The Joint Environment & Sustainability Program A degree in development and currently under review
Individuals must take action in the next decade to determine the future of the Earth’s inhabitants. Recognizing the urgency and complexity of our call to care for our “Common Home,” The Earth Commons and the Georgetown University College of Arts & Sciences have teamed up to prepare the next generation of leaders in Environment and Sustainability through transformational interdisciplinary learning experiences. This planned degree, the Joint Environment & Sustainability Program (JESP), will prepare undergraduates for a lifetime of environmental changemaking.
The JESP is the first of its kind at the University and among a growing list of opportunities at Georgetown that will prepare you for a future helping tackle some of the most important environmental issues of our time. The JESP aims to educate students not only about the environment but also the impact human behavior has on the natural world and how we can live more sustainably with our planet. In addition to knowledge and skills from scientific and humanist lenses, the program also emphasizes looking inward, addressing the need for a broader transformation in individual mindset and behavior, starting with ourselves. JESP highlights various dimensions such as theoretical, technical, and applied knowledge, interdisciplinary research, ecological belonging, inner transformation, global consciousness, cultural humility, theories of change, and personal formation and wellbeing. Bringing all of these topics together under a single program, the JESP is our unique and cutting-edge approach to caring for our Common Home.
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The JESP’s interdisciplinary and integrative design builds on the University and College Cores, drawing on five defining features of a liberal arts education:
Curricular freedom to explore courses, issues, and topics beyond the formal requirements of one’s major
Space to explore a diverse range of disciplinary perspectives, worldviews, theoretical frameworks, and methodologies
Context to critically engage the self, communities, cultures, and the human condition from a humanistic perspective
Capacity to link learning to civic issues and enduring questions as citizens of the world and stewards of the environment
Access to opportunities and experiences encouraging formation of personal commitments within the context of global challenges
2 + 2 = JESP
The JESP degree will be a four-year degree built on a liberal arts core, designed to culminate either in a significant capstone project—like a research thesis or other impact project—and/or integrate with a fifth-year Master’s degree and research thesis.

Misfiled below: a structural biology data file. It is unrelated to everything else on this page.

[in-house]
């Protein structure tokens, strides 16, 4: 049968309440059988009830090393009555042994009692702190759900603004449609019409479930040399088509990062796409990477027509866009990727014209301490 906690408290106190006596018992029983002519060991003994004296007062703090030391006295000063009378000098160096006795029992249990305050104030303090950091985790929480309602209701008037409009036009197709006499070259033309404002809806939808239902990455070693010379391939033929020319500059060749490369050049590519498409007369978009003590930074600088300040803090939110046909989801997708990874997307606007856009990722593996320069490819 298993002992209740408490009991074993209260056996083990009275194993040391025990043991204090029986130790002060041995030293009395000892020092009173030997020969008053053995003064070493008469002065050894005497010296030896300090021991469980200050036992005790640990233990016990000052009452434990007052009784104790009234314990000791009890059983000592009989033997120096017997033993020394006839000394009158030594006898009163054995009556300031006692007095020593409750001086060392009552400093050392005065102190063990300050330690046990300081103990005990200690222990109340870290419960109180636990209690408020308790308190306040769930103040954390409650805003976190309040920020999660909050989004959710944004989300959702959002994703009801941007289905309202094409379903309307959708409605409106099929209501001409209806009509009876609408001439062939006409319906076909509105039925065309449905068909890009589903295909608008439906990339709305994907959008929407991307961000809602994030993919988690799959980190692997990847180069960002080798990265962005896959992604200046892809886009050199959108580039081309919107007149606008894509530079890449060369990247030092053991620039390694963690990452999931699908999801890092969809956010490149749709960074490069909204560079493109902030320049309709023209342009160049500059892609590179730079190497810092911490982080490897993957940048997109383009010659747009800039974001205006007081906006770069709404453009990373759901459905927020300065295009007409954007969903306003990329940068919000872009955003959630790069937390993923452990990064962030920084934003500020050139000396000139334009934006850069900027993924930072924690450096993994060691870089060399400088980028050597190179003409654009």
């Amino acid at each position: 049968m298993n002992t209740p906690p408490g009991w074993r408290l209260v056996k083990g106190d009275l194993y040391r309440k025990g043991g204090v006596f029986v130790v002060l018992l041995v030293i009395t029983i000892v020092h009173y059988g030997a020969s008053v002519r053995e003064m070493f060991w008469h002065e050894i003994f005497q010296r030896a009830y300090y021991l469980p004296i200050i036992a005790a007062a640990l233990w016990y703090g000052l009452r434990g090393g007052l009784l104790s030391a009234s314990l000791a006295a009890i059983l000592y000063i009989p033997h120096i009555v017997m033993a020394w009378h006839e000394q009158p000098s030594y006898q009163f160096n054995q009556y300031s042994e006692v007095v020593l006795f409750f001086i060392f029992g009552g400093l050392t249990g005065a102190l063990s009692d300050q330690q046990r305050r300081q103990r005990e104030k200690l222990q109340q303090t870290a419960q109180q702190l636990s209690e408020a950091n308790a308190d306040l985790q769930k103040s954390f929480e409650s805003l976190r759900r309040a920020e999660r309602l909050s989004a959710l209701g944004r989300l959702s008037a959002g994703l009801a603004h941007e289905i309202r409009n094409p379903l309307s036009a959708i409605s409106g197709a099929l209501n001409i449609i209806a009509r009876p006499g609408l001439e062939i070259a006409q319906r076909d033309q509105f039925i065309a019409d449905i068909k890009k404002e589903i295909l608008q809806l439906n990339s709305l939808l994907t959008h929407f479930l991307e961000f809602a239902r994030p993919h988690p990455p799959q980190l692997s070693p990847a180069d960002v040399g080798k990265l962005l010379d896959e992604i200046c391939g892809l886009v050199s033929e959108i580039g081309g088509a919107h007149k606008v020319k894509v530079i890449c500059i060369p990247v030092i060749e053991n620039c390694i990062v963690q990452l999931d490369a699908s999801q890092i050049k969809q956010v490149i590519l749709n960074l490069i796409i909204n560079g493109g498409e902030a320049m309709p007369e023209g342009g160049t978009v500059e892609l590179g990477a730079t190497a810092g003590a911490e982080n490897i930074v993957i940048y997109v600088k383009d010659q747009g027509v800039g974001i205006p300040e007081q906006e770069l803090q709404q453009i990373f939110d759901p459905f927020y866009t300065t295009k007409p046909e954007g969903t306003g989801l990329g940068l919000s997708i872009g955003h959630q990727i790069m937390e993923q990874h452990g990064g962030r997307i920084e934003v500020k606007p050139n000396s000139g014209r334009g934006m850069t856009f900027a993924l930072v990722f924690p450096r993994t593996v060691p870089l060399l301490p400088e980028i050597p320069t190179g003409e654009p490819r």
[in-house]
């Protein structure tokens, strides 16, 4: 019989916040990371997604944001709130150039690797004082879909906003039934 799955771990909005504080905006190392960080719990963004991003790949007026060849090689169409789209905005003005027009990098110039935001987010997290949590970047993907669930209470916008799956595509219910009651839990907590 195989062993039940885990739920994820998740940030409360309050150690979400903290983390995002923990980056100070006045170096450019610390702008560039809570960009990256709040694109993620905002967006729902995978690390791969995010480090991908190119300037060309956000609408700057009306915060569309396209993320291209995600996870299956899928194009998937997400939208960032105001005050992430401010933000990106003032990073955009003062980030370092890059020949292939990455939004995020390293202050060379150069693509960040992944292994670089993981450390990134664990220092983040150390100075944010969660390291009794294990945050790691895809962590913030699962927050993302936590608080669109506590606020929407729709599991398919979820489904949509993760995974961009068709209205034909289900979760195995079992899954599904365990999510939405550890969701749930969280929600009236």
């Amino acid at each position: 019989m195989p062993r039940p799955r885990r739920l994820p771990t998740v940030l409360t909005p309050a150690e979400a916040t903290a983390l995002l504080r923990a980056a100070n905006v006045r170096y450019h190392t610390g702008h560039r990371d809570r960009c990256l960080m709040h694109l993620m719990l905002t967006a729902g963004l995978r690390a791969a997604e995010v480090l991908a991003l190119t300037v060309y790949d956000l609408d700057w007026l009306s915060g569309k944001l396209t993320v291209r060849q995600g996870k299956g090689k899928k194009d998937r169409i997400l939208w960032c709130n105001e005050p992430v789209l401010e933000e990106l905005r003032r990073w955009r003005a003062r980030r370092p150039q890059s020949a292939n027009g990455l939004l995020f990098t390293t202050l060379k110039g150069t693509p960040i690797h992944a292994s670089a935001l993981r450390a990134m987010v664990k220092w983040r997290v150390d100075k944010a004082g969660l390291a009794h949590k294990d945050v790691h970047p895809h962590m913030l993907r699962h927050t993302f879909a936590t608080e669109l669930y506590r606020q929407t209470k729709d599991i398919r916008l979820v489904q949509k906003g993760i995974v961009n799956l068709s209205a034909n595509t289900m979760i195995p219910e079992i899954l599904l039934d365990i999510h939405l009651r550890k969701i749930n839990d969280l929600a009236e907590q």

The JESP has an innovative structure that differs from most other college degrees. Instead of exploring in your first two years and then committing to a structured track in your final two years, the JESP will be relatively structured in the first two years and quite flexible in the third and fourth years. This will allow you to be exposed to many new environmental topics and concepts and then follow your interests down diverse pathways, like research, internships, and international immersions. JESP students will also integrate into DC’s vibrant and fast-paced downtown by spending two years at the Capitol Campus, which will include one or more immersion experiences within DC, or at a local, regional, or international location, and also get the best of the Hilltop with two years on Georgetown’s Main Campus. Because this degree is committed to an interdisciplinary and holistic approach to student learning, a significant portion of credits are dedicated to credit-bearing experiential education and personal/professional formation throughout all four years.
The JESP is an innovative new degree concept the university developed over several years of planning with leaders in education, environment and sustainability fields. We expect the JESP degree to be approved at the University level later in the Fall of 2023, but you can enroll now in the exciting classes that can help you in this or any degree.
The first year’s class in the JESP program on the Capital Campus will be one of the initial cohorts of undergraduates studying full time at Georgetown’s newest campus. This means that there will be unique circumstances and experiences during your time in the program, and that services will be evolving during these first years. What’s exciting is that all students will have the opportunity to shape this new experience for those that follow in this program. By participating in the JESP, you can not only help shape the degree and the future of our university, but also the world.
Watch the Info Session
We encourage enrollment in the following JESP Core Courses beginning Fall 2023 to facilitate declaring the JESP major in Fall 2024.
Ready to take the next step with JESP? Interested first years and second years can get a head start on the JESP by enrolling in proposed the core courses, which also meets Georgetown’s Science for All (SFA) requirement:
Foundations of Environment and Sustainability Science, ENST-1010-01,-02,-03
Interested first years and second years can get a head start on the JESP beginning Fall 2023 to facilitate declaring the proposed JESP major in Fall 2024 by enrolling in proposed core courses like Environment & Sustainability Science (ENST 1010)—which also meets Georgetown’s Science for All (SFA) requirement.
The JESP is currently a proposal undergoing university review with anticipated launch in the Fall of 2023. We are currently seeking first years to indicate their interest in enrolling in the program by completing an application and registering in the new courses, which will include a SFA requirement, an introduction to ethics course, and interdisciplinary elective credits in the first year. Students who ultimately decide to pursue a different major will be on track with the core requirements common to all degrees by the end of the first year.